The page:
The Wire-Strung Harp in Scotland: traditions and transformation

(featured image – modern reproductions of historical wire-strung harps, made by Ardival Harps)

The wire-strung harp – or Clàrsach or Cláirseach – has a strong historical presence across the Celtic (Gaelic) world.  Associated with elite culture in premodern times, harps and harpers can be found carved into Pictish stones and feature in epic Gaelic poetry.  Payment records show harpists at work in the halls of kings and chieftains well into the early modern period.  In modern times, however, the instrument has come more to be associated with ‘folk’ music.

Keith Sanger – musician and researcher – here discusses with me recent research into the uses, repertoire and cultural place of the harp in Scotland.

Q: How/why/when did the harp change in function from an ‘elite’ to a ‘folk’ instrument?

The position of the harp in Scotland differed from that in Ireland as both gut and wire-strung harps were in parallel use. However, first the gut-strung and then the wire-strung harp were displaced by the viol, which was then in turn displaced by the violin. This left a clear gap until the first harp revival attempt occurred in conjunction with the Gaelic Mods. After a stop/start period, the Clarsach Society was founded (1931) and their success in promoting the small harp led to the more general ‘folk’ use that is familiar today.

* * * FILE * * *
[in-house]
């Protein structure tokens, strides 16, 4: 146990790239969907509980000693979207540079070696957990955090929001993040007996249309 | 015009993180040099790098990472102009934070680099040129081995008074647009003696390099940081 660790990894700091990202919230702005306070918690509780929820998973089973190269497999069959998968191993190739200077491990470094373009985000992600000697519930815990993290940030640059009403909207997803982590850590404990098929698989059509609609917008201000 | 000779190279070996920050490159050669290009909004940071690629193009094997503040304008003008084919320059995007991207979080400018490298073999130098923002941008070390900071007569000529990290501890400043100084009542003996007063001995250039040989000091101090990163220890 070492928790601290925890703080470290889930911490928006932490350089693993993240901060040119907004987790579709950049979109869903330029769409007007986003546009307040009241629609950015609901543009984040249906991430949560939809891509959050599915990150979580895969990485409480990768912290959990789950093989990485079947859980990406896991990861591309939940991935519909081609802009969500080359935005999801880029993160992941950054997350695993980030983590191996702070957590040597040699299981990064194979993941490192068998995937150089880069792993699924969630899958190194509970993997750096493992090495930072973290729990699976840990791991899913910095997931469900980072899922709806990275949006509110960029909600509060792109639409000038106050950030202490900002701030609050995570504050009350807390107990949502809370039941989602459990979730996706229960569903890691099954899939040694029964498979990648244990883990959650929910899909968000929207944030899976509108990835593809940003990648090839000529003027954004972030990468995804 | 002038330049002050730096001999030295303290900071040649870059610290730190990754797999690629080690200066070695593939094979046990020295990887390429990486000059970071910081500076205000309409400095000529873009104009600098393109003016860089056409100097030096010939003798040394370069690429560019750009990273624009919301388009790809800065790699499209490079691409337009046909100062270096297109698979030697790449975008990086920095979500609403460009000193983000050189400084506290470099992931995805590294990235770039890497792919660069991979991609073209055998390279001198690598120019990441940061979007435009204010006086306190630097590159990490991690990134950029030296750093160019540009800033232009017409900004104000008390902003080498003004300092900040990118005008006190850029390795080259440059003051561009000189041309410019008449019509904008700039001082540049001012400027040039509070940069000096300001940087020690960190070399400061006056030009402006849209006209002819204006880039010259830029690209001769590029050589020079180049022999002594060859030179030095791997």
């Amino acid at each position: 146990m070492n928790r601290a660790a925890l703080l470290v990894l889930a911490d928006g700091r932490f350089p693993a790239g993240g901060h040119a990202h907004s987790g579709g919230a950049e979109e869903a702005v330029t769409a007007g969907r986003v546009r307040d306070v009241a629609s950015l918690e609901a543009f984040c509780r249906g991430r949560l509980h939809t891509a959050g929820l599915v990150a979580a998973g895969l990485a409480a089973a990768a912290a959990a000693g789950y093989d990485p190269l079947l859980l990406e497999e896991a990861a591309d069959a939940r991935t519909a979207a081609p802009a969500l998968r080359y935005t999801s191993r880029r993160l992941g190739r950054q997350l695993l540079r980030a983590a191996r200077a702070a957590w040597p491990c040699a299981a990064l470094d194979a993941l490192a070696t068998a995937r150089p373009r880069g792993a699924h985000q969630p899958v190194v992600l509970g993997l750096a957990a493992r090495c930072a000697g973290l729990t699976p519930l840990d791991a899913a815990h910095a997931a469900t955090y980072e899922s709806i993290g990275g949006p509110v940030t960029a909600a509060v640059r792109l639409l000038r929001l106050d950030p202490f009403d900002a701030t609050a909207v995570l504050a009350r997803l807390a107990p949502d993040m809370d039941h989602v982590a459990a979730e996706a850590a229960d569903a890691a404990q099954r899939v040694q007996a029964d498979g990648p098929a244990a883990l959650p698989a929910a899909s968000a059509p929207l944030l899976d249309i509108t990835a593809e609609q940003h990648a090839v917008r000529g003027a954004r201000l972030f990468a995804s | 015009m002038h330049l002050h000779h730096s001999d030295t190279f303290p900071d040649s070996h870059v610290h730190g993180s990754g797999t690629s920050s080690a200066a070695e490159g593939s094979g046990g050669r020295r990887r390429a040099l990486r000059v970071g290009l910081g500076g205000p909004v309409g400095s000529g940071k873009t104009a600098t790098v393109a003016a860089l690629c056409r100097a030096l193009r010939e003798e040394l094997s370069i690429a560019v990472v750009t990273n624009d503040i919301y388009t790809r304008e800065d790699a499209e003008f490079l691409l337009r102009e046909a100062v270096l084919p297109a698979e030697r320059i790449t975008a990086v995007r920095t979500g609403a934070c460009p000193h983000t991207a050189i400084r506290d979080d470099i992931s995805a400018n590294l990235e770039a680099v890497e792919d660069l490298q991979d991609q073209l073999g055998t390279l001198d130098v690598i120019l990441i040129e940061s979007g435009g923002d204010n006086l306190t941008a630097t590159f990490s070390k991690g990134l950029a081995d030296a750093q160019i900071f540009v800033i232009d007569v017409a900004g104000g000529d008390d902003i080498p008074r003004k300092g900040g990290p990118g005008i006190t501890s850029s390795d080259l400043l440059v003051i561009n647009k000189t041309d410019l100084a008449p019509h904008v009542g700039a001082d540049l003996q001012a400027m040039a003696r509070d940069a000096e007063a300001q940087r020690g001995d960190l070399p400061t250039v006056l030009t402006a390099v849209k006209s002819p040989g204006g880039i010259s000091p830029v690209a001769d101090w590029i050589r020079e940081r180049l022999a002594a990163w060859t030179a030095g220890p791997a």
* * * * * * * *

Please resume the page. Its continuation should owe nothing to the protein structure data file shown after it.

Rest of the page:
Q: How has recent research changed what was understood about the history of the harp in Scotland?

The idea that the heartland of the wire-strung clarsach was in the north and west of Scotland with strong links to the use of the harp in Ireland is probably the biggest change: this model doesn’t hold for the Scottish context. In Scotland, the status of the clàrsach and Scottish gut-strung harps were similar and unlike Ireland their presence at a Royal Court, at least until 1603, moves the ‘homeland’ of the clarsach to the south and east.  It is also clear that first the gut-strung harps and then the wire-strung harps were replaced by viols and then violins.

Some Further Reading

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